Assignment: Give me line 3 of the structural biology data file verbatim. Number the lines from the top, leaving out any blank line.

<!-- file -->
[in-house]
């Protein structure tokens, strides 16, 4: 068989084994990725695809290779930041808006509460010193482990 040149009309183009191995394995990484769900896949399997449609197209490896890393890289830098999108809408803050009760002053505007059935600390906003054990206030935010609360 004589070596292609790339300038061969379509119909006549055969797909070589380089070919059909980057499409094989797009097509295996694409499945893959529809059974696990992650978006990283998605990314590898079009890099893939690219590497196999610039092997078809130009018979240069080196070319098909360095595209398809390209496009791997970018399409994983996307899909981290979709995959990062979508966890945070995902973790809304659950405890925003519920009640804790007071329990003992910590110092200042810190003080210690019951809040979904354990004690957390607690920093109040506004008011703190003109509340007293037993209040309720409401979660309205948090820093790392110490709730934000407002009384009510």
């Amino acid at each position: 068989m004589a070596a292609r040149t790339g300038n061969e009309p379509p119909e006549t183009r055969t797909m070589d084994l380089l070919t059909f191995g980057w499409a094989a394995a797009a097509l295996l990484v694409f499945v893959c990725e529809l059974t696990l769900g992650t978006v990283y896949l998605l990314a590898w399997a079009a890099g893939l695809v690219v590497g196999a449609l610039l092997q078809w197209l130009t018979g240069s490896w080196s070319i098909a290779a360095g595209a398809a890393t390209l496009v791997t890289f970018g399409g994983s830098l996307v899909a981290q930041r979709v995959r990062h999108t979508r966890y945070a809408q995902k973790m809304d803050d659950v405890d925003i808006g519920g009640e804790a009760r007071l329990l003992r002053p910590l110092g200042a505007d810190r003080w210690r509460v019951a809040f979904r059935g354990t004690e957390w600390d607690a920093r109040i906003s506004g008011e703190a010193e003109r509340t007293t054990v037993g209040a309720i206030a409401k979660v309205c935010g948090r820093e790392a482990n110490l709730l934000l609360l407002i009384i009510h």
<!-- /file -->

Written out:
């Amino acid at each position: 068989m004589a070596a292609r040149t790339g300038n061969e009309p379509p119909e006549t183009r055969t797909m070589d084994l380089l070919t059909f191995g980057w499409a094989a394995a797009a097509l295996l990484v694409f499945v893959c990725e529809l059974t696990l769900g992650t978006v990283y896949l998605l990314a590898w399997a079009a890099g893939l695809v690219v590497g196999a449609l610039l092997q078809w197209l130009t018979g240069s490896w080196s070319i098909a290779a360095g595209a398809a890393t390209l496009v791997t890289f970018g399409g994983s830098l996307v899909a981290q930041r979709v995959r990062h999108t979508r966890y945070a809408q995902k973790m809304d803050d659950v405890d925003i808006g519920g009640e804790a009760r007071l329990l003992r002053p910590l110092g200042a505007d810190r003080w210690r509460v019951a809040f979904r059935g354990t004690e957390w600390d607690a920093r109040i906003s506004g008011e703190a010193e003109r509340t007293t054990v037993g209040a309720i206030a409401k979660v309205c935010g948090r820093e790392a482990n110490l709730l934000l609360l407002i009384i009510h």